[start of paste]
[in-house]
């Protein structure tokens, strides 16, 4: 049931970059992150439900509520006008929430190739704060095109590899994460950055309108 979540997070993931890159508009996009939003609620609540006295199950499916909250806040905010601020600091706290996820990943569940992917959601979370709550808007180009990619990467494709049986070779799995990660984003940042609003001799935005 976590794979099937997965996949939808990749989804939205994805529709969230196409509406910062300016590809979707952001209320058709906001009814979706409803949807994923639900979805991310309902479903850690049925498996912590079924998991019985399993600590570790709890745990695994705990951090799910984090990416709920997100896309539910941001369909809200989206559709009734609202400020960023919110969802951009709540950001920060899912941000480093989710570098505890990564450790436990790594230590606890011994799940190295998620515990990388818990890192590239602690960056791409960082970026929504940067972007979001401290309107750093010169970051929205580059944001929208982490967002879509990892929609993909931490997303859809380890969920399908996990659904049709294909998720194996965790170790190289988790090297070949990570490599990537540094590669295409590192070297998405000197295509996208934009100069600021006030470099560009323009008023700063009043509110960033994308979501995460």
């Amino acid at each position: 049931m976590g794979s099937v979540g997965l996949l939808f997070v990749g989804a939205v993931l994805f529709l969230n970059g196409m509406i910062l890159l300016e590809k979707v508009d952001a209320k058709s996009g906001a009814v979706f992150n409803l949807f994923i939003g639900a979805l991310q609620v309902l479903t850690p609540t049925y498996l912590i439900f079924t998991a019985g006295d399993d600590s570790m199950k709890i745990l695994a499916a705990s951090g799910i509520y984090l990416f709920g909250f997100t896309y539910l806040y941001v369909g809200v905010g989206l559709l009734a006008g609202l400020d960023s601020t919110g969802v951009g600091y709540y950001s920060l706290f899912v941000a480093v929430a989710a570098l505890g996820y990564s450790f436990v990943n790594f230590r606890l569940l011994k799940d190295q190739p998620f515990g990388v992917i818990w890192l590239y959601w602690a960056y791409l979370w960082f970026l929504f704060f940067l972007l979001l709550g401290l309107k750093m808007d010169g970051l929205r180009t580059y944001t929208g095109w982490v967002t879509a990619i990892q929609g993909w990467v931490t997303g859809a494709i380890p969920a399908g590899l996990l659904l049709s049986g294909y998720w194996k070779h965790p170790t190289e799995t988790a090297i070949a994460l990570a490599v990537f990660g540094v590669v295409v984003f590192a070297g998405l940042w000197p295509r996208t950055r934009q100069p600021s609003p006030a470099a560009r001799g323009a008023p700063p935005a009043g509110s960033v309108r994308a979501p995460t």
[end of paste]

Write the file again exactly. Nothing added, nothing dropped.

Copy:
[in-house]
């Protein structure tokens, strides 16, 4: 049931970059992150439900509520006008929430190739704060095109590899994460950055309108 979540997070993931890159508009996009939003609620609540006295199950499916909250806040905010601020600091706290996820990943569940992917959601979370709550808007180009990619990467494709049986070779799995990660984003940042609003001799935005 976590794979099937997965996949939808990749989804939205994805529709969230196409509406910062300016590809979707952001209320058709906001009814979706409803949807994923639900979805991310309902479903850690049925498996912590079924998991019985399993600590570790709890745990695994705990951090799910984090990416709920997100896309539910941001369909809200989206559709009734609202400020960023919110969802951009709540950001920060899912941000480093989710570098505890990564450790436990790594230590606890011994799940190295998620515990990388818990890192590239602690960056791409960082970026929504940067972007979001401290309107750093010169970051929205580059944001929208982490967002879509990892929609993909931490997303859809380890969920399908996990659904049709294909998720194996965790170790190289988790090297070949990570490599990537540094590669295409590192070297998405000197295509996208934009100069600021006030470099560009323009008023700063009043509110960033994308979501995460």
């Amino acid at each position: 049931m976590g794979s099937v979540g997965l996949l939808f997070v990749g989804a939205v993931l994805f529709l969230n970059g196409m509406i910062l890159l300016e590809k979707v508009d952001a209320k058709s996009g906001a009814v979706f992150n409803l949807f994923i939003g639900a979805l991310q609620v309902l479903t850690p609540t049925y498996l912590i439900f079924t998991a019985g006295d399993d600590s570790m199950k709890i745990l695994a499916a705990s951090g799910i509520y984090l990416f709920g909250f997100t896309y539910l806040y941001v369909g809200v905010g989206l559709l009734a006008g609202l400020d960023s601020t919110g969802v951009g600091y709540y950001s920060l706290f899912v941000a480093v929430a989710a570098l505890g996820y990564s450790f436990v990943n790594f230590r606890l569940l011994k799940d190295q190739p998620f515990g990388v992917i818990w890192l590239y959601w602690a960056y791409l979370w960082f970026l929504f704060f940067l972007l979001l709550g401290l309107k750093m808007d010169g970051l929205r180009t580059y944001t929208g095109w982490v967002t879509a990619i990892q929609g993909w990467v931490t997303g859809a494709i380890p969920a399908g590899l996990l659904l049709s049986g294909y998720w194996k070779h965790p170790t190289e799995t988790a090297i070949a994460l990570a490599v990537f990660g540094v590669v295409v984003f590192a070297g998405l940042w000197p295509r996208t950055r934009q100069p600021s609003p006030a470099a560009r001799g323009a008023p700063p935005a009043g509110s960033v309108r994308a979501p995460t």